Swiss prosecutors are expected to charge a father and his two sons this autumn over their alleged part in an international nuclear smuggling ring.
Friedrich Tinner and his sons Urs and Marco have been under investigation by the Swiss authorities for almost a decade. They are suspected of illegally supplying goods to Libyans as part of a secret nuclear arms programme that started in the late 1970s.
Walburga Bur, a spokeswoman for the Federal Prosecutors Office in Bern, told the Associated Press news agency that the men’s indictment was planned for the autumn. A shortened procedure, under which defendants admit the basic charges against them but face no more than five years imprisonment, was possible, she said.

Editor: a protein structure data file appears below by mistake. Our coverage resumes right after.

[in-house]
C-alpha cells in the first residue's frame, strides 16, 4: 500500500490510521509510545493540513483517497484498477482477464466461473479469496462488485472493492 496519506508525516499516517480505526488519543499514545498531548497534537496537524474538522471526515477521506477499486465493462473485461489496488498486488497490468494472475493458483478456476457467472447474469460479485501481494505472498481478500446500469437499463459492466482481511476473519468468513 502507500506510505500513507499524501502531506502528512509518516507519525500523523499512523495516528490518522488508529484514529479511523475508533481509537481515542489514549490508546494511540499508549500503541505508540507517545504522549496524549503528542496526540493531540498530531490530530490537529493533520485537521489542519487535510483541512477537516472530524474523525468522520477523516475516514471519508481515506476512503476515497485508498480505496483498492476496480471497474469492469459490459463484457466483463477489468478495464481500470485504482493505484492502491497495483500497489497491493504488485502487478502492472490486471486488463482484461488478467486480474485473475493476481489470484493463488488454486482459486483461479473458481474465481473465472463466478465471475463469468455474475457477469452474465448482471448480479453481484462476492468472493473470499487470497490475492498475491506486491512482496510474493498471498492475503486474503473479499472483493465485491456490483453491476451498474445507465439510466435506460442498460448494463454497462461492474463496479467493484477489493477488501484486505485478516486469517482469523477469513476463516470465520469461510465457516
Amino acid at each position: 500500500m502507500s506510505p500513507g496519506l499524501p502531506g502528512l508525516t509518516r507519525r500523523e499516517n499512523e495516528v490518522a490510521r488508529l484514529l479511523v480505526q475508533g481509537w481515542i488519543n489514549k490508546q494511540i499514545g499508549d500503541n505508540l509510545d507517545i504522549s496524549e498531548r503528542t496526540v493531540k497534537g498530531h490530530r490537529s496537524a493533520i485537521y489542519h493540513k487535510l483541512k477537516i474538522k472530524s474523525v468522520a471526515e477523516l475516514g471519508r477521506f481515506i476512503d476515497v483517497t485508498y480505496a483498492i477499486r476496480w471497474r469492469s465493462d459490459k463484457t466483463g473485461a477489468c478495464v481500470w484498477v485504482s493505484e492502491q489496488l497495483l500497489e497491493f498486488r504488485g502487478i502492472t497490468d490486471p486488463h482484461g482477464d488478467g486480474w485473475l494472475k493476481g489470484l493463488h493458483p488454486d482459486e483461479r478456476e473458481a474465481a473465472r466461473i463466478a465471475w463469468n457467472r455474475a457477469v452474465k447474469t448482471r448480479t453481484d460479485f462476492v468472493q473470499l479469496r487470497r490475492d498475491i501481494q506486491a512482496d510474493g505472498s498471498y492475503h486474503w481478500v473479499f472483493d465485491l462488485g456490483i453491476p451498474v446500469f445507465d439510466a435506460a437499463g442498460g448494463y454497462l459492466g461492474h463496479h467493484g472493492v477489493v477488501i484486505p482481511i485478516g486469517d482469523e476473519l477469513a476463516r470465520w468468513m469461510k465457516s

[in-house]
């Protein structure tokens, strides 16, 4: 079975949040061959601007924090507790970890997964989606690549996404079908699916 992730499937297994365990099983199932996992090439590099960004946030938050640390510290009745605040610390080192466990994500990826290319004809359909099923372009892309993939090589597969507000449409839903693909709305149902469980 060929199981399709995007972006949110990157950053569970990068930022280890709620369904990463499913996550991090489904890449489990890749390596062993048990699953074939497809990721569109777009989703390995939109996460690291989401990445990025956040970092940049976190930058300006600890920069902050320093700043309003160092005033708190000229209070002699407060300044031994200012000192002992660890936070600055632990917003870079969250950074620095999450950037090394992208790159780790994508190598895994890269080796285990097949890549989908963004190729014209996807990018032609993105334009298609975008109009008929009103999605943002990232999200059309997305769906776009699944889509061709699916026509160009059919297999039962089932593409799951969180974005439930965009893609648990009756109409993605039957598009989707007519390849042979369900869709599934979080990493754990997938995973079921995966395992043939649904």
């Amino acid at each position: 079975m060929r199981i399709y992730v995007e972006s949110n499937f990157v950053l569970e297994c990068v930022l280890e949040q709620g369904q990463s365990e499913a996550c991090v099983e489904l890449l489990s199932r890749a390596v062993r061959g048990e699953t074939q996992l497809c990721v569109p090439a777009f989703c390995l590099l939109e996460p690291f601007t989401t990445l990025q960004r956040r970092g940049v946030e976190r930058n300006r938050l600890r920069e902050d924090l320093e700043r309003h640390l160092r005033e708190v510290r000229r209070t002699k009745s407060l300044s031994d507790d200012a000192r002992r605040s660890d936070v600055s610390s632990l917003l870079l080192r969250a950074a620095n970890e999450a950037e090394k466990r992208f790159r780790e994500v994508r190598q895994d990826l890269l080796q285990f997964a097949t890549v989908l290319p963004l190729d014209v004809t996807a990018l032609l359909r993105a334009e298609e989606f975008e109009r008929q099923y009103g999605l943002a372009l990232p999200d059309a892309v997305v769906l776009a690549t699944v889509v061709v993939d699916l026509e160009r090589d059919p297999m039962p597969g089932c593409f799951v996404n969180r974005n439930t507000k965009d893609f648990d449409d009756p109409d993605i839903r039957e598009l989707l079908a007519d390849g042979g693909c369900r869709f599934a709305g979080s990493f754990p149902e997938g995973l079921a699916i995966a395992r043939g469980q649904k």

Breaking Swiss laws banning the export of nuclear material normally carries a penalty of up to ten years imprisonment.
Urs and Marco Tinner were in Swiss custody from 2005 until 2008 and 2009, respectively. In April, the European Court of Human Rights turned down an appeal they lodged about the duration of their pre-trial detention as well as the length of the legal procedure in general.
The case against the Tinners prompted a political outcry in Switzerland three years ago when it was revealed that the Swiss government had ordered key evidence shredded.